Bay Area residents are doing what they can to help victims of Hurricane Sandy on the East Coast. Many are giving much needed blood. George Kiriyama reports.
Several Bay Area residents and volunteers are among those from across the state heading to the East Coast to help communities pounded by Hurricane Sandy.
The help was needed: By Tuesday morning, President Barack Obama had declared a major disaster in New York City, New Jersey and Long Island, making federal funding available to areas that need it. Twenty deaths were attributed to the storm across that tri-state area, including an off-duty New York Police Department officer who died in his Staten Island home, and a woman who died after touching wires in a flooded area. Others were killed by fallen trees.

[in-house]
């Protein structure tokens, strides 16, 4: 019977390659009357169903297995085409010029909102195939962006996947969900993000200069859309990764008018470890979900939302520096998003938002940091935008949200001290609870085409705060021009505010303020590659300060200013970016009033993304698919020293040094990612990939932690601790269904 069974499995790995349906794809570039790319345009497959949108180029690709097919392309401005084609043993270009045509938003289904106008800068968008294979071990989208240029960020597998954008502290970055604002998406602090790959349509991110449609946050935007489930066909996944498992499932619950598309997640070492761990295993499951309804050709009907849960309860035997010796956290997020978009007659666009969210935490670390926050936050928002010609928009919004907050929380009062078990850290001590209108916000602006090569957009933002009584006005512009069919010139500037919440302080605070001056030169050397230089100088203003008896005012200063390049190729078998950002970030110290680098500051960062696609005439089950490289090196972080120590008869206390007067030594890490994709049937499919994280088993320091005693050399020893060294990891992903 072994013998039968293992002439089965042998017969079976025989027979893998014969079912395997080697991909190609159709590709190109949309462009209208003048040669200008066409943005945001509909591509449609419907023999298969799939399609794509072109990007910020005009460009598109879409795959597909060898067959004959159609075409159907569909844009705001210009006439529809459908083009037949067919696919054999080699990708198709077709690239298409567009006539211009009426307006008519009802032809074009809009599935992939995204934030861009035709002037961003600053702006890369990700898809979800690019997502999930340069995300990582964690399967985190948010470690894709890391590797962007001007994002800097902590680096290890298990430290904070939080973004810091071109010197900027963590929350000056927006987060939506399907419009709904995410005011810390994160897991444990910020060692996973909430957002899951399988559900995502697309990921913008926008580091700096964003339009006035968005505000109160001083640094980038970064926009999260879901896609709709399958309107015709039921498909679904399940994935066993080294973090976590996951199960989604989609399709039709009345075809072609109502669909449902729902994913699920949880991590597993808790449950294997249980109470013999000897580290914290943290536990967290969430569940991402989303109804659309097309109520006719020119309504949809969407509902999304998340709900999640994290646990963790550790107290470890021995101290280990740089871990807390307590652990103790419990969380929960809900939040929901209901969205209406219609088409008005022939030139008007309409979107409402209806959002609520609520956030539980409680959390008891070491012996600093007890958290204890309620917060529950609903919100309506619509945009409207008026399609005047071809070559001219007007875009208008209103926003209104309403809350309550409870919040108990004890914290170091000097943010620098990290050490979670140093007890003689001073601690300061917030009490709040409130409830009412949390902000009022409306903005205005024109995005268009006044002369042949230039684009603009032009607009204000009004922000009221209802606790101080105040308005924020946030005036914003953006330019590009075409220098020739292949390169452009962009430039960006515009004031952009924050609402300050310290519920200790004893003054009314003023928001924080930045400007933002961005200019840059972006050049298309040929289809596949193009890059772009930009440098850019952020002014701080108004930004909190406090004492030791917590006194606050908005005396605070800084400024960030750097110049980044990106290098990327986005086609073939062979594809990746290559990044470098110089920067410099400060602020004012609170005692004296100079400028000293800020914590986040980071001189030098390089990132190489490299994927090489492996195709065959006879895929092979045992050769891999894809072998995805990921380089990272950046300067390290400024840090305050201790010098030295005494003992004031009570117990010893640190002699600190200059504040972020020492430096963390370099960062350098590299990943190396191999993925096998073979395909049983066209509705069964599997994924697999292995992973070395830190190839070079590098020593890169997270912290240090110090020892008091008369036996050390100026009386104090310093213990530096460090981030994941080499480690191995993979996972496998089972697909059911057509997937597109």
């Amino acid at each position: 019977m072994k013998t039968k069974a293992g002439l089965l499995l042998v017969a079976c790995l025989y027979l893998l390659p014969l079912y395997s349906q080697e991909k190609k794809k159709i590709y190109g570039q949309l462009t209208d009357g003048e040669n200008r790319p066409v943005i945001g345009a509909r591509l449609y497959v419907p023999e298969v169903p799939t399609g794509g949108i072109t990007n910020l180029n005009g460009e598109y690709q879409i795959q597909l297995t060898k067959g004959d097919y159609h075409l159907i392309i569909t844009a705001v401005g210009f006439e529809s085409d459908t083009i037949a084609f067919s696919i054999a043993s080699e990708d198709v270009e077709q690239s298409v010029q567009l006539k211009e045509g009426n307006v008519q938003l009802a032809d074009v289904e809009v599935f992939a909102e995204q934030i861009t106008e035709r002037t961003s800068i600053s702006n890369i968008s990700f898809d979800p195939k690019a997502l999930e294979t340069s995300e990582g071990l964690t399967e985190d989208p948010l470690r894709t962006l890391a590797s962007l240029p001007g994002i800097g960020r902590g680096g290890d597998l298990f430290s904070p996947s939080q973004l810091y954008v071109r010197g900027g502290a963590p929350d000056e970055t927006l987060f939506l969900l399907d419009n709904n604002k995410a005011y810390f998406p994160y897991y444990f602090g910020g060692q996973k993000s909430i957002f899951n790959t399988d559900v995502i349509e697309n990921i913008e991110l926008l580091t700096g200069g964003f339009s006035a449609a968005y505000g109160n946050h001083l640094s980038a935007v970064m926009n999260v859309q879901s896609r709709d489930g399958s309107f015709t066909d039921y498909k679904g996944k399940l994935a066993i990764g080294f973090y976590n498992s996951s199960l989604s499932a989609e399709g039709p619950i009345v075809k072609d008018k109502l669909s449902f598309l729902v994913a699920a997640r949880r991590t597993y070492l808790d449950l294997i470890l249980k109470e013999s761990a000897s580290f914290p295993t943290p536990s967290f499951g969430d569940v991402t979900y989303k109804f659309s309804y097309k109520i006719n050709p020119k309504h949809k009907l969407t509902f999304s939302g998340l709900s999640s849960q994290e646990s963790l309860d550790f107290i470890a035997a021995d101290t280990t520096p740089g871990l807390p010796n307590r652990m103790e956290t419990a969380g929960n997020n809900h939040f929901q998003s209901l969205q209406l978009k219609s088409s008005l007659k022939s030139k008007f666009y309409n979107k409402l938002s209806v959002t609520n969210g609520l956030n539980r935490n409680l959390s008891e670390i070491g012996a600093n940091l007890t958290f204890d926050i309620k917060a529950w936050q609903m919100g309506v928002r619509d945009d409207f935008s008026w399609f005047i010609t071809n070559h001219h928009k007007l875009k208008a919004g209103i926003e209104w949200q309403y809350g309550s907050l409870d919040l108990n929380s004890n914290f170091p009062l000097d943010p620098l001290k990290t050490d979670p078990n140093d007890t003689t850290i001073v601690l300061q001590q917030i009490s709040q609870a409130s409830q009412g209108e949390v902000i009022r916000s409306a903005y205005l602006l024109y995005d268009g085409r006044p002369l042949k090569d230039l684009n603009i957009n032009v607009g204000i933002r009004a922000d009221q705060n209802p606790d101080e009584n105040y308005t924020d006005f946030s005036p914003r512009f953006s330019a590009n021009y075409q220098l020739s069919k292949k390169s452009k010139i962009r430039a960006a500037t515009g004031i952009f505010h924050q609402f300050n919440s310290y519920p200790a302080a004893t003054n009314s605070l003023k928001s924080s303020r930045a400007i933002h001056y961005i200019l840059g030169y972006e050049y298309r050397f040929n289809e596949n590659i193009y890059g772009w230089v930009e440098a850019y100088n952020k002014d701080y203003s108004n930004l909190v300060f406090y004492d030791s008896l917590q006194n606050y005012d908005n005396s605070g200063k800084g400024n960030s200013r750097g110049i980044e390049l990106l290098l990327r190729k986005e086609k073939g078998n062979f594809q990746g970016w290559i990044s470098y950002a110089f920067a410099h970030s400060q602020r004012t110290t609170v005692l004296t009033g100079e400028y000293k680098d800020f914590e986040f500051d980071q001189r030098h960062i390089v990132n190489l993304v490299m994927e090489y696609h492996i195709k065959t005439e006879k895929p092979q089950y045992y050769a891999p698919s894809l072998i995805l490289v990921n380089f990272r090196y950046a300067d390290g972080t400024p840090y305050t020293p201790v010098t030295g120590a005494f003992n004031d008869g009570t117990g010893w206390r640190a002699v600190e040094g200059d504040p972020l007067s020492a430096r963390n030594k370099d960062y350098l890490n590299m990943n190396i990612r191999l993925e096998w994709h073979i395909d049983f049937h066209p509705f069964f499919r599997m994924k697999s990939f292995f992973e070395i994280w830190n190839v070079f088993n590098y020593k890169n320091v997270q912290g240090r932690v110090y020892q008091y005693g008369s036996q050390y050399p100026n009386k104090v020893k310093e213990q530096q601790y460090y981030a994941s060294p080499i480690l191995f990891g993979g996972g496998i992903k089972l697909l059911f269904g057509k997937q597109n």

The American Red Cross in the Bay Area sent seven people on Saturday to help out in Baltimore; and plans to send more workers were on hold as airlines are canceling flights because of the storms. The Red Cross is asking people across the country to donate blood, because more than 100 blood drives on the East Coast had to be canceled because of the storm.
Gov. Jerry Brown said on Tuesday that California National Guard has flown airplanes, helicopters and two specialized rescue teams to North Carolina. The 129Th rescue out of Miffed Field is part of that crew.
Over the weekend, 10 search-and-rescue experts from fire departments up and down the state were sent to Virginia and other areas.
Pacific Gas & Electric, headquarter in San Francisco, sent over 150 workers to help restore power in New York.
The Red Cross' national organization is requesting donations to its American Red Cross Disaster Relief fund on line.
NBC 4 New York contributed to this report.